“I think the things that I miss the most are the involvement of the congregation in the church,” Father Doran said. “It’s a smaller congregation but they’re very vibrant, they’re deeply committed to their church and love it a lot. My primary hope is that they have another 175 years and they continue to grow and reach out to young people.”

After Mass, at the reception in the lower church hall was the very depiction of such a vision. Young children were running around the wooden floor playing tag. It creaked with every step as if the echoes could vibrate the sounds of the hall’s younger years filled with parties and celebrations of life. Older parishioners were seated in metal chairs, crowded in a circle taking in distant memories and gathering new ones.

Valerie Latimer was engulfed in the church’s old photo albums and trinkets laid out across a couple tables in the back of the hall. Even though she’s a parishioner at nearby St. James Cathedral, she was taken back by not only the beauty of the church, but by a familiar face in the vintage photo collection.

“I see Bishop Daily,” Latimer said while flipping through the anniversary album. “He shared his time when he was alive with them and I know his spirit is here today. I just know he’s here today.”

Assumption became part of the Oratory of St. Philip Neri in 2016. Father Joel M. Warden, C.O., serves as administrator. He reflected on how he has come to understand his new flock and neighborhood.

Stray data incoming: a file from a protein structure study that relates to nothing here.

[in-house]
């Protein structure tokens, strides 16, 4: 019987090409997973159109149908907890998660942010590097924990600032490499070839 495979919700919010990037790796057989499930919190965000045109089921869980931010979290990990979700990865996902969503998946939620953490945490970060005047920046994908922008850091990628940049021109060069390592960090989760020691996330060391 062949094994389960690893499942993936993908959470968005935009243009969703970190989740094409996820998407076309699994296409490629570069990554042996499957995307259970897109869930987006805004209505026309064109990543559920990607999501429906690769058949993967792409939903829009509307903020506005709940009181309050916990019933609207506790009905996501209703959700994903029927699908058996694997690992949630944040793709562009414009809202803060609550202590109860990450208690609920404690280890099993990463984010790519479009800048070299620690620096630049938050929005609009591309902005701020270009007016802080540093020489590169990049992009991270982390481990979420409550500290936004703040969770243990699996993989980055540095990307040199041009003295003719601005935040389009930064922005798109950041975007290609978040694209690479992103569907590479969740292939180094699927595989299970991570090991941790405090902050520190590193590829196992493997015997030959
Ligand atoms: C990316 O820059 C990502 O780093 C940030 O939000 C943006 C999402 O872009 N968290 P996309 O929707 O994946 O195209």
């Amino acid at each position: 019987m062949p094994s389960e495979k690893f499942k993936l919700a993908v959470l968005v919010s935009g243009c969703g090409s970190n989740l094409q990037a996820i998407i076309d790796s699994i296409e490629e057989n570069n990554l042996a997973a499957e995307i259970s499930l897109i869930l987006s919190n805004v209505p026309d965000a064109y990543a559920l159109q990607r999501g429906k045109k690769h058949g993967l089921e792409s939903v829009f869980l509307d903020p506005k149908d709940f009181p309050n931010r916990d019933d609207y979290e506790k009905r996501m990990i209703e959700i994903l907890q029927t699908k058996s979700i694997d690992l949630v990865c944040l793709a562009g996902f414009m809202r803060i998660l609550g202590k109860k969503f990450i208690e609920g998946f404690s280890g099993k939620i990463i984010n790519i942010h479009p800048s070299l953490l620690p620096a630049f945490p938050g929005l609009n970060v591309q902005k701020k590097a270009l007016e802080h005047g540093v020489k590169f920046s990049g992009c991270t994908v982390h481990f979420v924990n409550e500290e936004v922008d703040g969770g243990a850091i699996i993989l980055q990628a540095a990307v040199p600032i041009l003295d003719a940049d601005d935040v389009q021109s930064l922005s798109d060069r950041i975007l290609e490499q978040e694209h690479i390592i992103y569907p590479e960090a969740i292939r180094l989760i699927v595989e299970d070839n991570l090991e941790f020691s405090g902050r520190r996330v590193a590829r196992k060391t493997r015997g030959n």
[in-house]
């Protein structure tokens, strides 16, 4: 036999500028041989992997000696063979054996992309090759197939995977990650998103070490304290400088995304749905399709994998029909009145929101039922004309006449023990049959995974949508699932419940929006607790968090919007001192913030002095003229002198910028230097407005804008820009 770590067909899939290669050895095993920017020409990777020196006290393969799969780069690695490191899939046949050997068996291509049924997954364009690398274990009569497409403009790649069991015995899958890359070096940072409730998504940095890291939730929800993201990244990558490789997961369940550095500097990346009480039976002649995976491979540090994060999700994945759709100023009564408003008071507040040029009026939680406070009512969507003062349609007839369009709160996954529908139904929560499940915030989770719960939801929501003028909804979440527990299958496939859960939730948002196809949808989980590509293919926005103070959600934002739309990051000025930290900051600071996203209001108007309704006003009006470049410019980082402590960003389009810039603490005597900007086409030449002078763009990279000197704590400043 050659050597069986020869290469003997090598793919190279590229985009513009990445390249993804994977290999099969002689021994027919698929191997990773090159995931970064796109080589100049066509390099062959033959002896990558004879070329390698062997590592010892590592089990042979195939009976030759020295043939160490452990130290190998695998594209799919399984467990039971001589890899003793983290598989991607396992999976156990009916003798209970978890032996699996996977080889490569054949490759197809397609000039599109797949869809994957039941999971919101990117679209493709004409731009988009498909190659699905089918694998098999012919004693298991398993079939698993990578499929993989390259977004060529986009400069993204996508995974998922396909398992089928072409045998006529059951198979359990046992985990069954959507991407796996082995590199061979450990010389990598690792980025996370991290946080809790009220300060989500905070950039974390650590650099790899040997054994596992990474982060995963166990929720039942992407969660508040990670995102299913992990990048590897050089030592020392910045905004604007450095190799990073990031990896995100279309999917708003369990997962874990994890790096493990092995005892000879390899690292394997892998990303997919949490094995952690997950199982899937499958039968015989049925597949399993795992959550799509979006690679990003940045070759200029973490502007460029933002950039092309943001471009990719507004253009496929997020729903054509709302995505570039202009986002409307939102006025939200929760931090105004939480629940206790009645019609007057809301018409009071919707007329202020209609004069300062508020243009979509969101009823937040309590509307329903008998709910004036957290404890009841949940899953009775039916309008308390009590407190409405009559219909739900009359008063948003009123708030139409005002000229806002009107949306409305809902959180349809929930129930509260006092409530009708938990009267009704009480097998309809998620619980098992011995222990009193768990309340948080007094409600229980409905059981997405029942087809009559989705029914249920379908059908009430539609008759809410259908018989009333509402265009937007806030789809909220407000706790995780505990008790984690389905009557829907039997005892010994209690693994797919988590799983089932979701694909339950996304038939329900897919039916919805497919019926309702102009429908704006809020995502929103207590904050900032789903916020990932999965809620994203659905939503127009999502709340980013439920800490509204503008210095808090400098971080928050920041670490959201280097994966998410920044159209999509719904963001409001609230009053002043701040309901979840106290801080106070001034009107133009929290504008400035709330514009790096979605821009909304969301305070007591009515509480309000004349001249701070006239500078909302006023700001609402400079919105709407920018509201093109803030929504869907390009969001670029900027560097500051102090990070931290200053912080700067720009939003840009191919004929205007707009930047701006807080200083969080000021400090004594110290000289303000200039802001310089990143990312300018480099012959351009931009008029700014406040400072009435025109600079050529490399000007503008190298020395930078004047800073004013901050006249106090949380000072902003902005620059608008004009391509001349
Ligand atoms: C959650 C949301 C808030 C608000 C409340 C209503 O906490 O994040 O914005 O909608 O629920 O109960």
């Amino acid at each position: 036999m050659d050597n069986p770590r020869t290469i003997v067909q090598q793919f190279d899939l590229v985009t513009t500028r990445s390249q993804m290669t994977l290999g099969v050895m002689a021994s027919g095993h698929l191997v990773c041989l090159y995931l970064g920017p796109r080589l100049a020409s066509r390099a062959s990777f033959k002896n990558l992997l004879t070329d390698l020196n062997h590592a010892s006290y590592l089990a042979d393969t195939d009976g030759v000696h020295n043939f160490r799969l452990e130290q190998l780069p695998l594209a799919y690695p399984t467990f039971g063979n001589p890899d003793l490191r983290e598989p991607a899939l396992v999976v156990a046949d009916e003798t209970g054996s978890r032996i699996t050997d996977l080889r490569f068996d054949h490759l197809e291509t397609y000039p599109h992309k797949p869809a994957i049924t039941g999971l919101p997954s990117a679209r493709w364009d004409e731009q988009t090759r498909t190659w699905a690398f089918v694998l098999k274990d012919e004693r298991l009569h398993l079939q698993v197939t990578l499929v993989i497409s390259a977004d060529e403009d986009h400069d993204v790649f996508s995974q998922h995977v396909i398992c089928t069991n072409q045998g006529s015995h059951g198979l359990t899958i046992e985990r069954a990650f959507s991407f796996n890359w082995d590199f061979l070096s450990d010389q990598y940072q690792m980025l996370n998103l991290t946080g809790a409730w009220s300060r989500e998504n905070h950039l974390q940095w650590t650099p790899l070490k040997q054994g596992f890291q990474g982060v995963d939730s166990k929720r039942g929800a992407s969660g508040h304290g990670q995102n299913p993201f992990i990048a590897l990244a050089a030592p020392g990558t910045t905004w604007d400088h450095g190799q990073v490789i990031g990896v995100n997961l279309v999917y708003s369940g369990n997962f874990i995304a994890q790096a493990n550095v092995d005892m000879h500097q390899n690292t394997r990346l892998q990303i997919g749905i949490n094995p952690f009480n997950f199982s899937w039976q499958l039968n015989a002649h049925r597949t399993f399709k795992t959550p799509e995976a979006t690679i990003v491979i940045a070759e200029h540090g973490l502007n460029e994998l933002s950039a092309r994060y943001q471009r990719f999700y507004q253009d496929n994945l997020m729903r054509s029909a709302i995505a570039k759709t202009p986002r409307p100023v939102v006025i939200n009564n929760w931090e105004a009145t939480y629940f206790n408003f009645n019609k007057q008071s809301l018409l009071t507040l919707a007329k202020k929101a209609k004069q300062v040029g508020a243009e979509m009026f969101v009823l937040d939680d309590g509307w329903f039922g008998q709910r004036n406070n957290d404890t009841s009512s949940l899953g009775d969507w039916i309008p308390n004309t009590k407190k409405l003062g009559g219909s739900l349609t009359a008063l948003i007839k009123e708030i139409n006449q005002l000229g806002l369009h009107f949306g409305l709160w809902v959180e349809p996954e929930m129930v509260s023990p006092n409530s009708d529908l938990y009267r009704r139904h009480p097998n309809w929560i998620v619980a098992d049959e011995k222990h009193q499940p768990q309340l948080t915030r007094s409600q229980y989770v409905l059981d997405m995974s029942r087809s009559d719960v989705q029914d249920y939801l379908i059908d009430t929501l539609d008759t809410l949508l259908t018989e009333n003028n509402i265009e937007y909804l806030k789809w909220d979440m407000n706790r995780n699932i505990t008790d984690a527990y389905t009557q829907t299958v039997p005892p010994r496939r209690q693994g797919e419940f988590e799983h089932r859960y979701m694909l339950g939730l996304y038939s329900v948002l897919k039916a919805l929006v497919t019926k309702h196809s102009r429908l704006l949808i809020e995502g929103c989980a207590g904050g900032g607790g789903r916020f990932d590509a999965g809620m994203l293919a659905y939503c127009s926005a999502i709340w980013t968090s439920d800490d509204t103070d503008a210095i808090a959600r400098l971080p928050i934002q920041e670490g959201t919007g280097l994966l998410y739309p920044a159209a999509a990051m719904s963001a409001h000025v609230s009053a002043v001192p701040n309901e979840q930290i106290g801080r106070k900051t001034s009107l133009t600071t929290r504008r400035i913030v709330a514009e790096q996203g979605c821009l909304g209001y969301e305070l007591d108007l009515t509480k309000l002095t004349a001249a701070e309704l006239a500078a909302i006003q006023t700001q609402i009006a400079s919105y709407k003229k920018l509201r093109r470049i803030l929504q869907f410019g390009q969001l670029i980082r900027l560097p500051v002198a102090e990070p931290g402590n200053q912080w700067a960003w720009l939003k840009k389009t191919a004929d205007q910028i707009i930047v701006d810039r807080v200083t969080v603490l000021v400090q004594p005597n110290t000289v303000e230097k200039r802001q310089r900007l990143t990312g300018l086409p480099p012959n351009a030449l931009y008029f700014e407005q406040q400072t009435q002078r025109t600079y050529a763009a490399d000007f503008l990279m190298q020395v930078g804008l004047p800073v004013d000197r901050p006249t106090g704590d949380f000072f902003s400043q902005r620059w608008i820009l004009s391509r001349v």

“You walk around in a five-block radius of the parish itself and you have hundreds and hundreds of college students who are living in student housing right down the block and also hundreds and hundreds of elderly people and families that have been here for one generation, two generations,” said Father Warden.

“It’s an amazing kind of mix, but you have to provide some sort of home, some sort of spirituality, some sort of sense of belonging in order to bridge those gaps. That’s certainly what we are trying to do now in our first year and four months of serving the parish.”

The Pastors of Assumption BVM

(Photo Courtesy of Assumption of the Blessed Virgin Mary archives)

Father David W. Bacon, 1840– 55

Father William Keegan, 1855–90

Father Michael Malone, Administrator, 1890

Father John J. Mallen, Administrator, 1891

Father Joseph Kilpatrick, Administrator, no dates listed

Father Thomas O’Brien, Administrator, no dates listed

Father James McCusker, 1892–1903

Father William J. Donaldson, 1903–17

Msgr. William B. Farrell, 1917–30

Father Walter A. Kerwin, Administrator, 1930

Father Joseph Carroll, 1931–35

Father Joseph A. Schreiner, 1935–41

Father Theodore J. McLoughlin, 1941–54

Father William A. O’Brien, 1954–65

Father Charles S. Ahearn, 1966–76

Father Sylvester Benack, 1976–89

Msgr. Joseph Funaro, 1989–95

Father Philip J. Pizzo, 1995–2000

Father Michael A. Carrano, 2000–10

Father James King, also Administrator, St. Charles Borromeo, 2010–15

Father Edward Doran, Administrator, 2015-16

Assumption becomes part of the Oratory of St. Philip Neri, 2016, Father Joel M. Warden, C.O., Administrator